That event was attended mostly by King's friends. It wasn't until a trip to New York City in April — during which he attended art shows and photography events — that he became aware of what Charlotte's scene should and could look like.
"It was more of a community [in New York]," King said. "People are like, 'Hey, I know this person, could you fill in for this job?' That type of thing. They're more like a family there, and I want to have the same thing here."
The New York trip made King rethink his photo walks as an opportunity to bring Charlotte photographers together and begin building the sense of community he felt up north.
"Not just in the photography community but in the artist community in general, [Charlotte] can become very cliquey and there's no line of communication amongst artists," King said.
"I don't really have a set clique, I just kind of bounce from group to group," Kind said. "And I found that I can bring those people together with the photo walks and get them to talk, because otherwise they probably wouldn't reach out to each other."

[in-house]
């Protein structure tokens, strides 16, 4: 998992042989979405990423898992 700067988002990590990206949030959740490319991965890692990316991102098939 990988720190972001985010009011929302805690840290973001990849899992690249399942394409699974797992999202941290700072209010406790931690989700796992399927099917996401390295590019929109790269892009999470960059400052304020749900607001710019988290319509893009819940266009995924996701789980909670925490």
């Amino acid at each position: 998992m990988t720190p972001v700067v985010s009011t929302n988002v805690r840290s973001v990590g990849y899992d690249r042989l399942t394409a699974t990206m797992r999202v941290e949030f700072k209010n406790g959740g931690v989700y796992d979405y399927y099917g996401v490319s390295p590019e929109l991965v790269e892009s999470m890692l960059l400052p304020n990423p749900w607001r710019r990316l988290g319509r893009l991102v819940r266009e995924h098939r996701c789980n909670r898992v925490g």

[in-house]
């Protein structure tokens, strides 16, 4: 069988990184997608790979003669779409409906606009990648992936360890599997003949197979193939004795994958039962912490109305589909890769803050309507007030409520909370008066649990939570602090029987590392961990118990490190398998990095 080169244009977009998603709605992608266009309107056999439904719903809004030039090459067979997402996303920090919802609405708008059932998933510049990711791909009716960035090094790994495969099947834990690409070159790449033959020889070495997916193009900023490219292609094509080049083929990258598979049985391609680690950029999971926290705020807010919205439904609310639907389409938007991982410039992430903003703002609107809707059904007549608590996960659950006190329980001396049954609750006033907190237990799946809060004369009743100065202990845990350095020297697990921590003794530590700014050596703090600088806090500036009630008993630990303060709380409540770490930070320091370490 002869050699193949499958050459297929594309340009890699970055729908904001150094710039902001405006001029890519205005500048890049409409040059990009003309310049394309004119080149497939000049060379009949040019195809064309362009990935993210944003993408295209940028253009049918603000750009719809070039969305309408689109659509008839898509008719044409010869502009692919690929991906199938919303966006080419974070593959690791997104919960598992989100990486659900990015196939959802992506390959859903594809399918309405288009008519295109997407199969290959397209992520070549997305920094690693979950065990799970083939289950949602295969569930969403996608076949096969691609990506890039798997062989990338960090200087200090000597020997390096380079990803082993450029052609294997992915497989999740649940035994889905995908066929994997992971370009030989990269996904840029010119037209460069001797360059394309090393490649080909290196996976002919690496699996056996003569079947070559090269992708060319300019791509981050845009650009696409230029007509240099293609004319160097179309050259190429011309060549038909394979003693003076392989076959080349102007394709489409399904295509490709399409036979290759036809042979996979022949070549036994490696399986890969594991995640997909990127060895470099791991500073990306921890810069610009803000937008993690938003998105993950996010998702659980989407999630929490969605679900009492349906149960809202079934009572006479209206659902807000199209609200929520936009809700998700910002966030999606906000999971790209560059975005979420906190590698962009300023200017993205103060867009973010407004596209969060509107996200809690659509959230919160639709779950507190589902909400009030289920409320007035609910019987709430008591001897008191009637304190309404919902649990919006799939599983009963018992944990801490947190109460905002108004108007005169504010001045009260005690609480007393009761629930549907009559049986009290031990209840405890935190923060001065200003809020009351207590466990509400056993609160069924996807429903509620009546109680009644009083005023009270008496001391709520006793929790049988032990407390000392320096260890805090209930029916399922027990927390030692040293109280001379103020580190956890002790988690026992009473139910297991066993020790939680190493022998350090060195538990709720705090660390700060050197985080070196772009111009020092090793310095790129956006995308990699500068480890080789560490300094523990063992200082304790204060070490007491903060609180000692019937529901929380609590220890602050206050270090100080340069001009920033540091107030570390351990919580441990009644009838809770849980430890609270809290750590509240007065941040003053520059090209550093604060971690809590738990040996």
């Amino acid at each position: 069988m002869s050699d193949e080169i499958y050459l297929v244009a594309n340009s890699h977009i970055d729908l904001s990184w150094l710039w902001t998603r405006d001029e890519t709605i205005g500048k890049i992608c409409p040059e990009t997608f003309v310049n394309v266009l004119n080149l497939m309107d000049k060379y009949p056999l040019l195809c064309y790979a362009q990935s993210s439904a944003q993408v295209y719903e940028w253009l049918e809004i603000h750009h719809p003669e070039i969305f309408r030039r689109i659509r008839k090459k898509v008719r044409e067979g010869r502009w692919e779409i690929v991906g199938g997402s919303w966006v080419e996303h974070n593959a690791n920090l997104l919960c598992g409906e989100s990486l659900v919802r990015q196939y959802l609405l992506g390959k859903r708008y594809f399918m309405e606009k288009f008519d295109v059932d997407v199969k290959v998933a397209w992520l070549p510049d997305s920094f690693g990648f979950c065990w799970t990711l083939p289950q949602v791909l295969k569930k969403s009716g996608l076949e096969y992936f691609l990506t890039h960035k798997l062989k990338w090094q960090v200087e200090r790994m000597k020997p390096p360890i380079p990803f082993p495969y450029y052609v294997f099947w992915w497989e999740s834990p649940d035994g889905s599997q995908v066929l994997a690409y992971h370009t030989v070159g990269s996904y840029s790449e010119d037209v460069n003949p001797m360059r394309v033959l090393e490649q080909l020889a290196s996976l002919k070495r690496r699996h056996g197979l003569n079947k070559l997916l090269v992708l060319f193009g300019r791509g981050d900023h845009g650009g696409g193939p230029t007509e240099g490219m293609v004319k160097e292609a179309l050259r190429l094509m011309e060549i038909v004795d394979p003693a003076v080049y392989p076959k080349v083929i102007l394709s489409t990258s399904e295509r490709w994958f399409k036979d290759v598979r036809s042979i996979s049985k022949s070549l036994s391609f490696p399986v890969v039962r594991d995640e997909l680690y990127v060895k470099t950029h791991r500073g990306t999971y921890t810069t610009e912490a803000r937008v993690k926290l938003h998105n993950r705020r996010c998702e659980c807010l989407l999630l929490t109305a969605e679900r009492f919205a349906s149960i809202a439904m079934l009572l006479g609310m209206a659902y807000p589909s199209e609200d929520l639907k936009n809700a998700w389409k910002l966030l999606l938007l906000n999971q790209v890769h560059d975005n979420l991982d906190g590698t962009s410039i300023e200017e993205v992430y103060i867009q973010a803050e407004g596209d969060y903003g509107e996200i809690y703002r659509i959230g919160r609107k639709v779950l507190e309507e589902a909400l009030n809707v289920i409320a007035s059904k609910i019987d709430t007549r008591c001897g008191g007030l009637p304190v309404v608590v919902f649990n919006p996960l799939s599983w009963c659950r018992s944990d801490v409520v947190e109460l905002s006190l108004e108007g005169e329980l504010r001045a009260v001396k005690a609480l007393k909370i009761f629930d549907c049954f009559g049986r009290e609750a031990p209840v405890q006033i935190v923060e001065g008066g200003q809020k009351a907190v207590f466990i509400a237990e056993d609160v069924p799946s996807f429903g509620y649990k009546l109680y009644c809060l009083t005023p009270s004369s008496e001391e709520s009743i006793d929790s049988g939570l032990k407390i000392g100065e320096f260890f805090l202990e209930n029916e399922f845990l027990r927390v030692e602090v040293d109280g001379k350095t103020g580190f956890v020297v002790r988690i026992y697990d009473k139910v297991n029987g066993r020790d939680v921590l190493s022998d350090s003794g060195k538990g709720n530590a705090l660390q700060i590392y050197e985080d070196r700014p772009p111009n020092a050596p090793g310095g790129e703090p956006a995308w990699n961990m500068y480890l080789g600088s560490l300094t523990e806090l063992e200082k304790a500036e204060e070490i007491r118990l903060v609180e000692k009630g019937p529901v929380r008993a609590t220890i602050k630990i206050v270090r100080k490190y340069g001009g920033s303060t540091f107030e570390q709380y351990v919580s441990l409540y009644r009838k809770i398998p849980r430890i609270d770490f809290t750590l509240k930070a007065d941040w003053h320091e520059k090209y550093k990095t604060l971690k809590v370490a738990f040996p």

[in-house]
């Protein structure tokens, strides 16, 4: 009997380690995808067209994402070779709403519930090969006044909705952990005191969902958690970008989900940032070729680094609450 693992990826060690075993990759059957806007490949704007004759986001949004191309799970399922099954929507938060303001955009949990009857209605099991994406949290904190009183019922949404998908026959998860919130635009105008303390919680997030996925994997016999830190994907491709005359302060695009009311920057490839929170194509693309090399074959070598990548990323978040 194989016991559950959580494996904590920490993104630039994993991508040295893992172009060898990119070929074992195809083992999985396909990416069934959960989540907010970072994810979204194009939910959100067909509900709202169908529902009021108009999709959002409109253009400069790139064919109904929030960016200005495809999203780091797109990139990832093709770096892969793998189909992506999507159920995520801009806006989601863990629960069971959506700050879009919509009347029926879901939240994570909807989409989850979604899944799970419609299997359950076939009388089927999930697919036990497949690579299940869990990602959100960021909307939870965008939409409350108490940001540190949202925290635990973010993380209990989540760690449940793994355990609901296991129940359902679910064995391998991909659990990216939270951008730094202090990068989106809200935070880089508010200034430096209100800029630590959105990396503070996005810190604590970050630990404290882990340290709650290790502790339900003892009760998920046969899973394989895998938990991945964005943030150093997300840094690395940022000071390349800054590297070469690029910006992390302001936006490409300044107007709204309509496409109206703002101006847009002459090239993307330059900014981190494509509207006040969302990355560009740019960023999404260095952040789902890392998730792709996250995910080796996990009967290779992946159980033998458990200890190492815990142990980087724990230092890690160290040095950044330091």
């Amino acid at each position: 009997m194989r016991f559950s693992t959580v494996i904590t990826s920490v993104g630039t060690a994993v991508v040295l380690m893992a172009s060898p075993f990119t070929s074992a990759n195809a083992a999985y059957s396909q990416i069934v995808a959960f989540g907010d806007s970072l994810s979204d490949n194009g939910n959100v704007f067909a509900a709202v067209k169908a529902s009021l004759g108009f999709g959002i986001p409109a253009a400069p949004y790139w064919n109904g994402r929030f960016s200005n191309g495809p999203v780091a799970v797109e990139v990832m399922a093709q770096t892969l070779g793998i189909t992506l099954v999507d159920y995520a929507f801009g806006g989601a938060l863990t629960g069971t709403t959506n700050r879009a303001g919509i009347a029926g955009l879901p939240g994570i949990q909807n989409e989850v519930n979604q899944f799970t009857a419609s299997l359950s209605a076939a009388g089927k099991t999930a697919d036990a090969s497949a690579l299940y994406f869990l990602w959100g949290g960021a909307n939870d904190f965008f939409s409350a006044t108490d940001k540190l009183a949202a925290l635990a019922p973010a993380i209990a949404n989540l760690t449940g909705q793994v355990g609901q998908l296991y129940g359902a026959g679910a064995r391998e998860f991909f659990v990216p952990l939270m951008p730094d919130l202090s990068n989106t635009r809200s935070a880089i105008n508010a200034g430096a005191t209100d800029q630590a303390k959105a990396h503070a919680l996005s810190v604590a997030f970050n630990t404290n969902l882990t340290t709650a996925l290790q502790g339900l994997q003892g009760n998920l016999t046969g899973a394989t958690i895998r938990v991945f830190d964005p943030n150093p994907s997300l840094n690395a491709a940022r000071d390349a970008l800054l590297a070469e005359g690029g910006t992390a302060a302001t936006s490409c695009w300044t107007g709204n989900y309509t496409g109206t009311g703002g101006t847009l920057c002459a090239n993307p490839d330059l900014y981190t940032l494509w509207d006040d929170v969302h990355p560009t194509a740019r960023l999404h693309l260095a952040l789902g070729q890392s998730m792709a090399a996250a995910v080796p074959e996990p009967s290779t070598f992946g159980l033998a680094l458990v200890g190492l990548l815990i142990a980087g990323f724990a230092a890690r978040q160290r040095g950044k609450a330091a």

King hosted his second photo walk in South End shortly after his return to Charlotte, but the turnout still wasn't what he had hoped for, so he started reaching out to collaborators.
Over the summer, Thompson and Will Jenkins had opened an interactive arts studio called Black Market in Camp North End, so he suggested they hold an event there. In November, about 100 people attended the first photo walk at the old army missile plant.
It was an amazing change for Jenkins, who's been to every one of King's previous walks. On Sunday, Jankins was enthralled by the number of new people to show up.